By the end of the film, Bourne does learn enough about his past to know he wants a very different future. Conklin describes him as a “malfunctioning thirty million dollar weapon,” but Bourne wants to put himself on the shelf, to get away from the world of international espionage. Tension builds as that music teacher closes in on him.
Most of “The Bourne Identity” takes place in Europe—all over Europe—in the winter; the cinematography by Owen Wood is crisp, detailed and monotone—it’s anything but a beautiful movie. But it’s a very handsome one, and is extremely well-presented in this high definition DVD. Details are important in Bourne’s world, and they’re important in how we see his world—the tiny click of a gun sight being focused, the thin stalks of tall winter grass, the rocks on a distant hillside, the fragments of shattered windows. This DVD presents them all in almost palpable clarity, but Liman never lets his movie be bogged down in visual or plot details. Like Bourne, the story keeps moving steadily forward; it’s as quick and determined as its subject.
The many supplements reveal, somewhat surprisingly, that despite its map-hopping plot, “The Bourne Identity” was not an expensive film. It was produced by experienced Frank Marshall, a long-time Spielberg associate who knows how to stretch a dollar (or a franc or a deutschmark). When a decision was made to change the opening and closing sequences, Marshall found a way to do it. Near the end, there’s a terse, brutal fight on a staircase in a Parisian apartment building—and it’s a stunner to learn there WAS no staircase. All that was built was the upper landing; everything else was computer graphics.
The commentary track by Doug Liman is mostly standard, with few major surprises. He identifies which sequences were on stages, which on location, and frequently praises the casting directors he used. He’s also full of compliments for stunt coordinator Nick Powell, which is hardly surprising, considering how well the stunt sequences are handled. Liman becomes more adept and interesting as the commentary track continues, making it puzzling that he was not involved in the two Bourne sequels. (Instead, he made “Mr. and Mrs. Smith.”) There is another puzzle: he talks about the cast from time to time, but never—ever—says a word about Clive Owen.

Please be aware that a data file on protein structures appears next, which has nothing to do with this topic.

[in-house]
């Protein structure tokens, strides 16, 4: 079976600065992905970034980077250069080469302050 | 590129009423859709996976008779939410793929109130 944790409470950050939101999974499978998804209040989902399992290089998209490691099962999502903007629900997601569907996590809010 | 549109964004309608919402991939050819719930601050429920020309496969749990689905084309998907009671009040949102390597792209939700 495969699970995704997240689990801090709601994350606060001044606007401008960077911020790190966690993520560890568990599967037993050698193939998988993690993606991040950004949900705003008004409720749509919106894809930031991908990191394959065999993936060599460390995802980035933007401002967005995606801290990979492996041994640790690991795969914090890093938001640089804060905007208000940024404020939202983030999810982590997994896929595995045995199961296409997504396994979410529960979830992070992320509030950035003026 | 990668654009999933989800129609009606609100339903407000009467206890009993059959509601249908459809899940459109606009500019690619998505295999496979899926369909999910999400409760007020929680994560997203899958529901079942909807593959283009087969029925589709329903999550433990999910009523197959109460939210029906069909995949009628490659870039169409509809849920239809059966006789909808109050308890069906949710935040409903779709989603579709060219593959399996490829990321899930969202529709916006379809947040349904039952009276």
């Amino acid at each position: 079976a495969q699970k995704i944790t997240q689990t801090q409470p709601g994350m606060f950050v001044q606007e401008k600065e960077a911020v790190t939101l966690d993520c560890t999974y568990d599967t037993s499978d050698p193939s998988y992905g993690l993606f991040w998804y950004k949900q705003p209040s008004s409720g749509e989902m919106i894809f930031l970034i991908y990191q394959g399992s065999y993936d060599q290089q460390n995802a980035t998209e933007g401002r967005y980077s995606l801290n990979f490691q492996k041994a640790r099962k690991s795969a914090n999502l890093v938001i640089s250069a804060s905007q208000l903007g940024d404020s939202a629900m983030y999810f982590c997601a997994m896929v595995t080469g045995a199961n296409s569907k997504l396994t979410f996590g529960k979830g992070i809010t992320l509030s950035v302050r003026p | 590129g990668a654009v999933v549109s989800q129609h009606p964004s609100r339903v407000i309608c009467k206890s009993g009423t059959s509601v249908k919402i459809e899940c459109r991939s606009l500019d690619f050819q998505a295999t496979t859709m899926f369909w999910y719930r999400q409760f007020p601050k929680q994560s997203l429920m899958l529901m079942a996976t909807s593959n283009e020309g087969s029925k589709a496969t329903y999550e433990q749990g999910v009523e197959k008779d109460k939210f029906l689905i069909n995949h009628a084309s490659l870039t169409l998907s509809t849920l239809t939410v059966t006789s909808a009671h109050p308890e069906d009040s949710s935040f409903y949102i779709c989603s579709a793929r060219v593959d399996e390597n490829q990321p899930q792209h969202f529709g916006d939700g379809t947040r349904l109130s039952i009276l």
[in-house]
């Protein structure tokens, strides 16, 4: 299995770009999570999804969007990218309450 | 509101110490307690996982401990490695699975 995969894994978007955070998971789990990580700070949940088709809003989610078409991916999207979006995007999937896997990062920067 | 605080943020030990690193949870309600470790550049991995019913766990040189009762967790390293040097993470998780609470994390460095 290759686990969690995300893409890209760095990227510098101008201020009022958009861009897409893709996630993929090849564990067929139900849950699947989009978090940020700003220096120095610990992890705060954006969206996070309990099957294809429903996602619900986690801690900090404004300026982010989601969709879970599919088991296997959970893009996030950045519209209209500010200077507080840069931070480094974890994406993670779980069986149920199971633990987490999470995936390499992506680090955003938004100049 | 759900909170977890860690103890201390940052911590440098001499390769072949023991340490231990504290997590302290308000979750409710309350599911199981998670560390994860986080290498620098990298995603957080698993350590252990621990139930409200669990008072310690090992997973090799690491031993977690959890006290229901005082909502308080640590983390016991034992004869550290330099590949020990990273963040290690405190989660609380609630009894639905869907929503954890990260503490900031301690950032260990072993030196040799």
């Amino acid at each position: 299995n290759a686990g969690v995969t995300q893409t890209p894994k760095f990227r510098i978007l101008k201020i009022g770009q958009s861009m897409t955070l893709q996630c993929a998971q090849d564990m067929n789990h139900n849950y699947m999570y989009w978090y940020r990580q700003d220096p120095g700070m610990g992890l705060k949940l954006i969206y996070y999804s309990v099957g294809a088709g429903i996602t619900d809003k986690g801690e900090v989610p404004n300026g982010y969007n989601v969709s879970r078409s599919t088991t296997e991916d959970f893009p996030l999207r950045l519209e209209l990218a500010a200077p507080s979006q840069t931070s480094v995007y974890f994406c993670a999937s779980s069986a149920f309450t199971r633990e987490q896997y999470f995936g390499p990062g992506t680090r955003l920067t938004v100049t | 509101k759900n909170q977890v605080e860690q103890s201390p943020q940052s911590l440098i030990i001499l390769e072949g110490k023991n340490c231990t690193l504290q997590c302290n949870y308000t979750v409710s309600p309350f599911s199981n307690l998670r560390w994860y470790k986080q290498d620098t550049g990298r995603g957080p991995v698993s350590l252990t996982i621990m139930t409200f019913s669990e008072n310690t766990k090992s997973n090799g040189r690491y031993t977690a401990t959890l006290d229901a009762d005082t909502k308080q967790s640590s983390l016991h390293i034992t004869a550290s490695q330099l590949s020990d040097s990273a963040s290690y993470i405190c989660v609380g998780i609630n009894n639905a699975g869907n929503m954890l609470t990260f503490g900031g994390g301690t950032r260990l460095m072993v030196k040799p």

The various featurettes are unexceptional but interesting. Three of them are devoted to the career of the late Robert Ludlum, each keyed by title to one of the Bourne films, so some of this material is quite new. There are some surprising interviewees, such as actor James Karen, who knew Ludlum back when both of them were young actors at large in New York. Others who talk about Ludlum include his agent Henry Morrison, as well as Jeffrey Weiner, Eric Van Lustbader (who continued the Bourne novels after Ludlum’s death), Martin Greenberg, Frank Marshall, and finally, Doug Liman and Paul Greengrass, the director of the second two Bourne movies. Liman amusingly describes Ludlum’s books as being among those “bumpy-covered novels” you buy at airports as you’re boarding a flight.
As usual, it’s obvious why the deleted scenes were removed—they generally include material explained or depicted better in other scenes. But there’s a longer scene at a farmhouse, in which we see that Bourne is interested in and protective of children, which helps in explaining why what led to his amnesia happened in the first place.
There’s also a very standard “making of” documentary of relatively little interest, and “The Bourne Mastermind,” yet another featurette on Ludlum that duplicates some material from the first three. There’s a little here about the other two Bourne movies, but virtually no mention of “The Bourne Identity” miniseries, and not a single word that Richard Chamberlain played Bourne in that production.
“The Bourne Identity” is a satisfying, entertaining and intelligent action film, with a strong personal story (which the next two lacked, but this is not a weakness). This high definition DVD is an ideal way to own this movie.